Mayfield Robotics’ Kuri robot companion may not have launched yet, but it’s already getting smarter, adding facial detection as well as IFTTT integration. The personable robot was announced at CES 2017 back in January, a Bosch-backed project to put a friendly AI in the modern connected home. Now, the ways in which Kuri will be able to interact with both people and its environment have been improved.
For a start there’s the ability to spot faces. That will allow Kuri to identify people around the robot – including looking over in your direction if you make a sound – and then track them as they move around. Considering part of Mayfield’s intent is producing a robot with the personality of a friendly human, or of an eager pet, that ability to spot someone and then smile at them with his eyes could help encourage people to anthropomorphize him.
There’s also new speech recognition and support for natural-language spoken commands. Some of those will be for entertainment – saying “Hey Kuri, I love you” to trigger a little dance and light show, for instance – while others will be more functional. It’ll be possible to tell the robot to “go to sleep” and have him go into standby, for instance, rather than having to choose the option in the smartphone app or hit the physical power switch.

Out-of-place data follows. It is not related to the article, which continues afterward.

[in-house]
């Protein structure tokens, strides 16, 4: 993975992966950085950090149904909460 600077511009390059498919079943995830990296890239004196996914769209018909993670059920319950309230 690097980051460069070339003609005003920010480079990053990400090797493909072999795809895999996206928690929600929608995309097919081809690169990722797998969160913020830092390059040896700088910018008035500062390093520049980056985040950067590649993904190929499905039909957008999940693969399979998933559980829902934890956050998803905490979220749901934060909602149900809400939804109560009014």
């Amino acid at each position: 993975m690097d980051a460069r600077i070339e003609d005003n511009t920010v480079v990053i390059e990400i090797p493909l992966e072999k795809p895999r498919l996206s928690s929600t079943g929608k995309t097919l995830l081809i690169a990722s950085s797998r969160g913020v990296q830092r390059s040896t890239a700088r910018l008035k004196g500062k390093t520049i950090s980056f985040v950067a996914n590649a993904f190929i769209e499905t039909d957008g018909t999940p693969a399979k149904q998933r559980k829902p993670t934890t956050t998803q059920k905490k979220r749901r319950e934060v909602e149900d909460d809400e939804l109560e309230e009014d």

Meanwhile, there’s been big movement in how Kuri can interact with the environment around him. While the robot may not have arms, it does have a wireless internet connection, and courtesy of a deal with If This Then That (IFTTT) that will be used as an interface with other connected devices. Right now, Mayfield Robotics is playing exact details close to its chest, though it’s not hard to think of some possibilities: getting your Hue lights to switch on as Kuri goes about its security patrol, for instance, or opening a smart lock on the front door as a virtual butler.
NOW READ: Meet Kuri, your new robot best friend
Finally, Mayfield has made a few hardware tweaks. The speaker enclosures have been redesigned to give Kuri a louder voice, while the robot’s eyes now use convex lenses that apparently reflect light in a more lifelike way. Considering Kuri lacks a traditional display, touchscreen control panel, or even a voice of its own – he prefers to make bloops, bleeps, and various other sounds – every little helps.
We’re still some time out from Kuri actually going on sale and arriving in homes; that’s not expected to happen until the 2017 holidays. Preorders are being taken now, with Kuri priced at $699.